Cartier stopped short of throwing its new Calibre de Cartier Diver into Lake Geneva on its launch at the Société Nautique in Geneva earlier this summer, but the deepest point in the lake corresponds more or less to the 300 metres depth to which the watch’s water resistance is tested. Such is the level of water resistance required for a watch to earn the title “Diver’s watch” in accordance with the ISO 6425 standard that sets out the requirements for such timepieces.
The Calibre de Cartier Diver meets all these requirements while maintaining the distinctive look and slender silhouette of the Calibre de Cartier collection, with its in-house movement. For a full review of this piece, which is a mere 1mm thicker than the non-diver model, see our separate article.
Blancpain’s diver’s watch lineage dates back over half a century and the first diver’s watch that it presented in proportions suitable for everyday wear was called the Bathyscaphe. Presented in the late 1950s, the Bathyscaphe took its name from the self-propelled submersible invented by Switzerland’s Auguste Piccard (grandfather of Bertrand Piccard, who continues his family’s history of exploration with his Solar Impulse project to fly around the world using only the power of the sun). This historic model was reinterpreted by Blancpain last year in a new three-hand model which is followed this year by a flyback chronograph fitted with an entirely new self-winding movement.
Besides the F385 self-winding movement, which operates at 36,000 vibrations per hour, the Bathyscaphe flyback chronograph offers a number of other technological developments in its vintage style case: balance spring in silicon, an 18-carat gold oscillating weight coated in NAC, a platinum alloy, and the use of the patented LiquidMetal® alloy for the markers on the bezel. A choice of NATO or sail canvas straps completes the vintage look, while for the first time in the Bathyscaphe line a metal bracelet is also available on this model.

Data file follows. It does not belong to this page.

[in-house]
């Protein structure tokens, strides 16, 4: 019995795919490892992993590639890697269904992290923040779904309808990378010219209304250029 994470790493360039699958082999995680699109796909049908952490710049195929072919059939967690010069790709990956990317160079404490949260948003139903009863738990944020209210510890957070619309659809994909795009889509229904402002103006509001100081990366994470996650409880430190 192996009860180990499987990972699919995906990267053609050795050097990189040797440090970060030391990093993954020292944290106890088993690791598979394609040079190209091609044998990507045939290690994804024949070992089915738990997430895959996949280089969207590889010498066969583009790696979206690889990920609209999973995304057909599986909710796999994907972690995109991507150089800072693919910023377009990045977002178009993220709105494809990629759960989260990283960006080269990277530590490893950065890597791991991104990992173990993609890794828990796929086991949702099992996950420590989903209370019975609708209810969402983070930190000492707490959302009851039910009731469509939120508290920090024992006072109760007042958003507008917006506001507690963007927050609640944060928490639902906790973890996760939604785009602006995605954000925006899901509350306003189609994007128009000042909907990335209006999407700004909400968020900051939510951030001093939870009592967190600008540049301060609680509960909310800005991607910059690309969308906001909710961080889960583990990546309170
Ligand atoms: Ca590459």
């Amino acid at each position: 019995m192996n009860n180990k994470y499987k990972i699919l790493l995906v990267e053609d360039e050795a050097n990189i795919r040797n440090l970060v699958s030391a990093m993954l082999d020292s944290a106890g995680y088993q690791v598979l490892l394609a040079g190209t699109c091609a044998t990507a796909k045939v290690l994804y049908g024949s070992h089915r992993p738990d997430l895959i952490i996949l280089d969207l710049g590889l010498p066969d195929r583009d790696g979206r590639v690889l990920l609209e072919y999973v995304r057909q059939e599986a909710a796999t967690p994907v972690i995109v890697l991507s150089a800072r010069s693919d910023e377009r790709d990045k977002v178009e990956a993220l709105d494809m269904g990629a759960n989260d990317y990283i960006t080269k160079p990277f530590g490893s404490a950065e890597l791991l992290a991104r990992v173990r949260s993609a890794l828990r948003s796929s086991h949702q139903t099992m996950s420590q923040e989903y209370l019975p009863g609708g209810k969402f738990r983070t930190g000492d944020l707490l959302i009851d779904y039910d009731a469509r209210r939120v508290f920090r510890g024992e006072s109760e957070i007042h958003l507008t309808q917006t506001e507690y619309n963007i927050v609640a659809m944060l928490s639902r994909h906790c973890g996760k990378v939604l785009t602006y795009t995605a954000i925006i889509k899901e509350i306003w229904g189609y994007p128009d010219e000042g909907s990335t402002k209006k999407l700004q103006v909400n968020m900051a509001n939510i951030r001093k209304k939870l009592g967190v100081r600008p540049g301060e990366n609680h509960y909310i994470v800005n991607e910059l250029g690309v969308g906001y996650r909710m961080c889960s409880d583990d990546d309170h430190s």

There are a number of horological gems in the Longines Heritage collection and the Heritage Diver launched just in time for summer 2014 is no exception. The cushion shaped-case with its unmistakable 1970s aesthetics recalls watches produced by Longines in this period for amateur divers. A screw-in case-back, crown and bezel ensure water resistance to 300 metres for the two versions available, a three-hander and a chronograph, each with their own distinctive ways of showing immersion times. Black synthetic or rubber straps complement the black dial with its contrasting red accents.
Emile Chouriet and Davidoff both make their debuts in the world of divers watches with two classic examples of the genres in stainless steel, each available with a contemporary design and a choice of black, silver or blue dials. The main visual difference between the Emile Chouriet “Challenger Deep” (named after the deepest known point under the ocean’s surface) and the Davidoff Velocity Diver is the use of a colour-coded turning bezel on the former and a consistent stainless-steel ring for the latter, which uses coloured PVD inserts on the crown and case sides as an element of contrast.